Most whiplash patients end treatment when legal action finished
Outcome of whiplash treatment differs in less litigious cultures, say doctors
Two neurosurgeons have said Ireland is experiencing a ‘whiplash epidemic’. Photograph: iStock
More than 90 per cent of patients with whiplash attending a Dublin pain management clinic failed to return for additional treatment once their legal action was completed.
The unpublished finding, from a study of 100 patients of the Mater Hospital pain management service, is quoted in a paper by two leading neurosurgeons as evidence Ireland is experiencing “a whiplash epidemic” requiring urgent reform.
People who suffer whiplash injuries in sport – or who do not take legal action – recover in six to 12 weeks, and are advised to “act as usual and return to play”, they point out.
In contrast, people taking cases over whiplash injuries suffer a “perfect storm”, due to protracted litigation that can last years. Advised to rest, they are prescribed opiates and other pain medicines and may suffer early post-traumatic stress disorder.
The doctors say such patients are at risk of addiction, early post-traumatic stress disorder, “misinterpreted” MRIs and repeated pain-management treatment with no designated end-point.
As a result, they say, litigants may lose their jobs, suffer family distress and become addicted to opiates.
Culturally dependent outcome
Their findings were presented at the recent European Association of Neurosurgical Societies conference in Dublin. In a subsequent discussion, other neurosurgeons said whiplash was far less prevalent in the European countries where they practised.
Asked whether whiplash was a real phenomenon, Mr Phillips told The Irish Times “it is both fact and fiction; the original injury is factual but there is a fictitious element that leads to chronic presentations”.
Describing litigants as “victims”, he said the evidence “points to an alleged injury syndrome which is present in Western societies with a culture of legal action”.
The outcome of whiplash injury is “culturally dependent”, the doctors say, with few lasting symptoms in countries such Germany, Greece or Lithuania where compensation is not generally available.
In Lithuania, for example, where possibilities for gain are “minimal”, a study of 202 people involved in rear-end collisions shows none had persisting and disabling complaints one to two years later. Another study of 210 people showed symptoms disappeared in most cases after a few days.
Between 2006 and 2017, the number of personal injury awards grew by 127 per cent, while the value of claims increased by 174 per cent, according to the paper. Average awards are three times higher than in the UK, and more than five times higher than in continental Europe.
The Irish doctors, who regularly assess patients for whiplash injuries, point out that engineering reports prepared for court cases frequently question the severity of symptoms following whiplash injuries, “particularly where accidents occur at roundabout with slowing speeds varying between 5-10km an hour”.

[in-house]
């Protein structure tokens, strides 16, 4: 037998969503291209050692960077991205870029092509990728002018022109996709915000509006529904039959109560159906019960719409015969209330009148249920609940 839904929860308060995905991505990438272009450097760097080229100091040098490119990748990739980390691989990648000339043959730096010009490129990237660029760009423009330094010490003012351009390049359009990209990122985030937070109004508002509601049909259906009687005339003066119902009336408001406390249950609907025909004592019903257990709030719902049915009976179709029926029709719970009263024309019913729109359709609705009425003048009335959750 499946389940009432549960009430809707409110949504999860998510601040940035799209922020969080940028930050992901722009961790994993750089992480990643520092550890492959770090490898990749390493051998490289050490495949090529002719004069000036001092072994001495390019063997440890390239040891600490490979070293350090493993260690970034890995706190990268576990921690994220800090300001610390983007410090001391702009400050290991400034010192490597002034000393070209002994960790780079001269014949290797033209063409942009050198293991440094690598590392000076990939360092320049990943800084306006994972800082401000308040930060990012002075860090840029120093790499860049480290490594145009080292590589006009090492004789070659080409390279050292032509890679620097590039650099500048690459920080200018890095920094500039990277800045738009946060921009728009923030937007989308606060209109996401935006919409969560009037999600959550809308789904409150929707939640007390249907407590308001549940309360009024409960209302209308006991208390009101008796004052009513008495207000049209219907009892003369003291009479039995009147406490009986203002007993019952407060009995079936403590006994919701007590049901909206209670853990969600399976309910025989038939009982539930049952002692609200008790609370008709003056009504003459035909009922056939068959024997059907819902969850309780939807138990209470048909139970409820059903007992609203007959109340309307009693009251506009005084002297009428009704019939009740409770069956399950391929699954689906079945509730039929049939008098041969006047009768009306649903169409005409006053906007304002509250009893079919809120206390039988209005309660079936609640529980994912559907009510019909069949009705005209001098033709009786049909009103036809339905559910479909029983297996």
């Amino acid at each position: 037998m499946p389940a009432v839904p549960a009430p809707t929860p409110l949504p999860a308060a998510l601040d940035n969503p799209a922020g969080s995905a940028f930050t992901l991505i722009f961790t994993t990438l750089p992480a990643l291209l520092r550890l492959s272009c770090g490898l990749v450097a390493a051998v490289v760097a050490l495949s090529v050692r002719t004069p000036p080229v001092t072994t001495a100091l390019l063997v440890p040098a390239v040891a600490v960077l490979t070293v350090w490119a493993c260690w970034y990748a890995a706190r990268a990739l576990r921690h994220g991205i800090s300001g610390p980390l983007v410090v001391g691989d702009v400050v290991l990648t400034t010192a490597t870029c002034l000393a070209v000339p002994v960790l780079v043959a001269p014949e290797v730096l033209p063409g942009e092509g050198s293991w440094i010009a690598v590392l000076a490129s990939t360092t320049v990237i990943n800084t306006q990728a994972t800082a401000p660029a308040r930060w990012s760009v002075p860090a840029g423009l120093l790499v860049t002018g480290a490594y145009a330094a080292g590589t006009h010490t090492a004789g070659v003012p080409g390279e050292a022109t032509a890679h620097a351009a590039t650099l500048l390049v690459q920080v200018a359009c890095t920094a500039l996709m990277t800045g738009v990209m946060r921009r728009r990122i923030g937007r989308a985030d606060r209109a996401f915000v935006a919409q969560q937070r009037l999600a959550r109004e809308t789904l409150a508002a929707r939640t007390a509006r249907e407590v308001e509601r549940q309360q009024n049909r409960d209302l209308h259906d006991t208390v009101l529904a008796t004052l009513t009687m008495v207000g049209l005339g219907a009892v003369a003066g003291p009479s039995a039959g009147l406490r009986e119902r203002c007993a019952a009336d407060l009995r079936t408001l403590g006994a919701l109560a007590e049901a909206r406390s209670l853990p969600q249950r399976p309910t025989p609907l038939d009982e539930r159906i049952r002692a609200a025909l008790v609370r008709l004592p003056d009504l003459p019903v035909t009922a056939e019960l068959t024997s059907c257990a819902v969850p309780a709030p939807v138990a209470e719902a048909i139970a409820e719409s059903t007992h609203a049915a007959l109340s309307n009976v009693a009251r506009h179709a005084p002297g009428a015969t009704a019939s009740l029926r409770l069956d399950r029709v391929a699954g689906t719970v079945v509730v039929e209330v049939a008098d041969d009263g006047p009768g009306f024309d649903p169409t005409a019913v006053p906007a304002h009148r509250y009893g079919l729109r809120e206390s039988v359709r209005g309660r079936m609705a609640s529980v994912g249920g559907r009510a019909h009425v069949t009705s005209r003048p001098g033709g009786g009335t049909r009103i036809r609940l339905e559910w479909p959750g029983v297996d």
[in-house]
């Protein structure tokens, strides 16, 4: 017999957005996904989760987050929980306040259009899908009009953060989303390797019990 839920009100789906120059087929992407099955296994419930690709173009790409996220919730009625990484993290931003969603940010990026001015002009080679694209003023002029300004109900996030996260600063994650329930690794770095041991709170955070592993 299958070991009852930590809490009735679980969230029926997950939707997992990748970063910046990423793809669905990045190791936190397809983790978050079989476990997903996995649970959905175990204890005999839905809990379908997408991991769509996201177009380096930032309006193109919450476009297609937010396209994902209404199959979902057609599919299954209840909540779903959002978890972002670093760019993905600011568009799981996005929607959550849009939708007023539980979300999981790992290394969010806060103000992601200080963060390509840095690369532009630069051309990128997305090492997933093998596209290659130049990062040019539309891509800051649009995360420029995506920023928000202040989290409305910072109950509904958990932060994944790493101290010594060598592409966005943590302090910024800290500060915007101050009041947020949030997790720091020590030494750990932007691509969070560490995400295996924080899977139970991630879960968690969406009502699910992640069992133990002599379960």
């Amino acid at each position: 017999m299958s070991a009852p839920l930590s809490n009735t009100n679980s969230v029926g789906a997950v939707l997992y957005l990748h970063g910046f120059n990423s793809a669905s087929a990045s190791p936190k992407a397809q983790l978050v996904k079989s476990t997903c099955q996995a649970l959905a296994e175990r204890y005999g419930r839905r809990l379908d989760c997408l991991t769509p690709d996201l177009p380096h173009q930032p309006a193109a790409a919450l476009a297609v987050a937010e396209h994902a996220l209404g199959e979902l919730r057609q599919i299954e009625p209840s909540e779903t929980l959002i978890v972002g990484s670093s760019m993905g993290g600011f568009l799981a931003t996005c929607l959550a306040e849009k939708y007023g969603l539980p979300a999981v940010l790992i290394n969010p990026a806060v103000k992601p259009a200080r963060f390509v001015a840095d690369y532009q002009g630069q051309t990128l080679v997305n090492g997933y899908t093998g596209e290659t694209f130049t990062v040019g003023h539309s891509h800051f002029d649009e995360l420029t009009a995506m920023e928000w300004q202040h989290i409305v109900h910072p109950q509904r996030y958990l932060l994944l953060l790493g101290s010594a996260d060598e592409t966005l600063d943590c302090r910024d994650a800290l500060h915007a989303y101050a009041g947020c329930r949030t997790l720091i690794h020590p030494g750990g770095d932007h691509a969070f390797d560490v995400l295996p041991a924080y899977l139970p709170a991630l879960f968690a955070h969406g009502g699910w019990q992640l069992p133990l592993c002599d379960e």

“Equally mystifying is the absence of injury to the rear-ending driver, despite the impact of equal and opposite forces.”
Another myth is that many treatments work. “The concept of evidence-based medicine is rarely applied to whiplash injury claimants,” they say. “Medical therapists in all forms portray the acute whiplash injury as an injury that requires assistance in healing. Words like ‘inflammation’, ‘tightness’, ‘trigger points’, ‘subluxation’, etc are loosely used by various therapists.”
Over 90 per cent of people involved in litigation following whiplash injuries are referred for pain management, they note. Some become dependent on the opiates they are prescribed at the expense of their quality of life.
“Borrowing treatment principles from acute and end-of-life pain, particularly a focus on pain intensity scores, has had unfortunate and harmful consequences, including opiate addiction.”
Many other treatments are not supported by modern, evidence-based medicine, they say. “Frequently, litigants appear to be unaware of the precise invasive therapies being employed or the potential benefits or complications associated with spinal-cord stimulation.”
Drawing on Canadian research, the two doctors suggest the many symptoms and psychological factors linked to whiplash suggest “a systemic illness behaviour … determined less by the etiology (cause) of the injury and more globally by an environment that encouraged a recognisable illness behaviour which evolved regardless of the initial pathology”.
They also cited a study of the patients of a Galway spinal surgeon, which found only 10 out of 301 were seen in his clinic after their litigation had finished.